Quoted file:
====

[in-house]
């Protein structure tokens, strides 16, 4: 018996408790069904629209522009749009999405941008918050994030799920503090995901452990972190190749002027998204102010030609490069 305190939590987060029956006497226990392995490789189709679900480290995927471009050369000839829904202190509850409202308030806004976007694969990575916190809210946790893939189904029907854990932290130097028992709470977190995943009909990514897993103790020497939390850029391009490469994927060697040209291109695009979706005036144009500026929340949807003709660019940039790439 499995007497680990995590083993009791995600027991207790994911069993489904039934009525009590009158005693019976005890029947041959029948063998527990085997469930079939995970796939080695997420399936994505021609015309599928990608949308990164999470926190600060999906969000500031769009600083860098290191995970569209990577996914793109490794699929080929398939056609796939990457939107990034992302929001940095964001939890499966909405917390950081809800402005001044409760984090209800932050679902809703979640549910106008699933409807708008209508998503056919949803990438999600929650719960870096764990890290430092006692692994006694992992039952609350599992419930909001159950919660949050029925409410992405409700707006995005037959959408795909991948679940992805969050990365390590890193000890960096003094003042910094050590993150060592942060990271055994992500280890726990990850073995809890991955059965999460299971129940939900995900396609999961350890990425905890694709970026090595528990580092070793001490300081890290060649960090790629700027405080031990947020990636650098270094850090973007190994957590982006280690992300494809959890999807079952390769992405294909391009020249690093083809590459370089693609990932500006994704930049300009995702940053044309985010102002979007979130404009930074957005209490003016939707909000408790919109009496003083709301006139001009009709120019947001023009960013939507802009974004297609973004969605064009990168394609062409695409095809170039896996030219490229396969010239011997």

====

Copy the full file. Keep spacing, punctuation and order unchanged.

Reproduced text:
[in-house]
């Protein structure tokens, strides 16, 4: 018996408790069904629209522009749009999405941008918050994030799920503090995901452990972190190749002027998204102010030609490069 305190939590987060029956006497226990392995490789189709679900480290995927471009050369000839829904202190509850409202308030806004976007694969990575916190809210946790893939189904029907854990932290130097028992709470977190995943009909990514897993103790020497939390850029391009490469994927060697040209291109695009979706005036144009500026929340949807003709660019940039790439 499995007497680990995590083993009791995600027991207790994911069993489904039934009525009590009158005693019976005890029947041959029948063998527990085997469930079939995970796939080695997420399936994505021609015309599928990608949308990164999470926190600060999906969000500031769009600083860098290191995970569209990577996914793109490794699929080929398939056609796939990457939107990034992302929001940095964001939890499966909405917390950081809800402005001044409760984090209800932050679902809703979640549910106008699933409807708008209508998503056919949803990438999600929650719960870096764990890290430092006692692994006694992992039952609350599992419930909001159950919660949050029925409410992405409700707006995005037959959408795909991948679940992805969050990365390590890193000890960096003094003042910094050590993150060592942060990271055994992500280890726990990850073995809890991955059965999460299971129940939900995900396609999961350890990425905890694709970026090595528990580092070793001490300081890290060649960090790629700027405080031990947020990636650098270094850090973007190994957590982006280690992300494809959890999807079952390769992405294909391009020249690093083809590459370089693609990932500006994704930049300009995702940053044309985010102002979007979130404009930074957005209490003016939707909000408790919109009496003083709301006139001009009709120019947001023009960013939507802009974004297609973004969605064009990168394609062409695409095809170039896996030219490229396969010239011997």